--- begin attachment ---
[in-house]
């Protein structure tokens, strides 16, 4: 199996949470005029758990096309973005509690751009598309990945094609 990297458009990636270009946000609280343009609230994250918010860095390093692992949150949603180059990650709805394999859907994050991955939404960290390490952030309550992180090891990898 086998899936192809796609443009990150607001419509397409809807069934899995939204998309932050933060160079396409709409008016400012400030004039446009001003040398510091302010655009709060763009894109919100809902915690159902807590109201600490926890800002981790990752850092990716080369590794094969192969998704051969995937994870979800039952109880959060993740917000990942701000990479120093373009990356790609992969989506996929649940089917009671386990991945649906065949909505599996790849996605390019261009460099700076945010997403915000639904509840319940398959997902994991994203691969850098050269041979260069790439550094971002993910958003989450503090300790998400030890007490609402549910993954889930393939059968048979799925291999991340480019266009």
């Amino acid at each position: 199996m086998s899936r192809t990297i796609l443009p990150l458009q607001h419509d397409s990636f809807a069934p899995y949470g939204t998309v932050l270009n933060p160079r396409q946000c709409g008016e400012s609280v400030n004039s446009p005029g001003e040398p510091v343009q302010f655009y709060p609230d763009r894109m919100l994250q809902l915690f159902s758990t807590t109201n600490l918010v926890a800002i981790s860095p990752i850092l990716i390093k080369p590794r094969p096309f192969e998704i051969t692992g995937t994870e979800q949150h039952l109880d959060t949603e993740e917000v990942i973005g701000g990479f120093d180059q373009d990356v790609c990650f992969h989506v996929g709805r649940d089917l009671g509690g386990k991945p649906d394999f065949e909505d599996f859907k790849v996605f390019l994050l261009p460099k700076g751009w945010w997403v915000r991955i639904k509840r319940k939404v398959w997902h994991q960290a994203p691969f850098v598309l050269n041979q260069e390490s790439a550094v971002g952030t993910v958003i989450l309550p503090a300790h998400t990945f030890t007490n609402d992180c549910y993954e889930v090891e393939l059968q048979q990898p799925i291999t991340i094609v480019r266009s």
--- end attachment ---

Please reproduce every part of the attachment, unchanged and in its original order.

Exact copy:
[in-house]
């Protein structure tokens, strides 16, 4: 199996949470005029758990096309973005509690751009598309990945094609 990297458009990636270009946000609280343009609230994250918010860095390093692992949150949603180059990650709805394999859907994050991955939404960290390490952030309550992180090891990898 086998899936192809796609443009990150607001419509397409809807069934899995939204998309932050933060160079396409709409008016400012400030004039446009001003040398510091302010655009709060763009894109919100809902915690159902807590109201600490926890800002981790990752850092990716080369590794094969192969998704051969995937994870979800039952109880959060993740917000990942701000990479120093373009990356790609992969989506996929649940089917009671386990991945649906065949909505599996790849996605390019261009460099700076945010997403915000639904509840319940398959997902994991994203691969850098050269041979260069790439550094971002993910958003989450503090300790998400030890007490609402549910993954889930393939059968048979799925291999991340480019266009």
């Amino acid at each position: 199996m086998s899936r192809t990297i796609l443009p990150l458009q607001h419509d397409s990636f809807a069934p899995y949470g939204t998309v932050l270009n933060p160079r396409q946000c709409g008016e400012s609280v400030n004039s446009p005029g001003e040398p510091v343009q302010f655009y709060p609230d763009r894109m919100l994250q809902l915690f159902s758990t807590t109201n600490l918010v926890a800002i981790s860095p990752i850092l990716i390093k080369p590794r094969p096309f192969e998704i051969t692992g995937t994870e979800q949150h039952l109880d959060t949603e993740e917000v990942i973005g701000g990479f120093d180059q373009d990356v790609c990650f992969h989506v996929g709805r649940d089917l009671g509690g386990k991945p649906d394999f065949e909505d599996f859907k790849v996605f390019l994050l261009p460099k700076g751009w945010w997403v915000r991955i639904k509840r319940k939404v398959w997902h994991q960290a994203p691969f850098v598309l050269n041979q260069e390490s790439a550094v971002g952030t993910v958003i989450l309550p503090a300790h998400t990945f030890t007490n609402d992180c549910y993954e889930v090891e393939l059968q048979q990898p799925i291999t991340i094609v480019r266009s």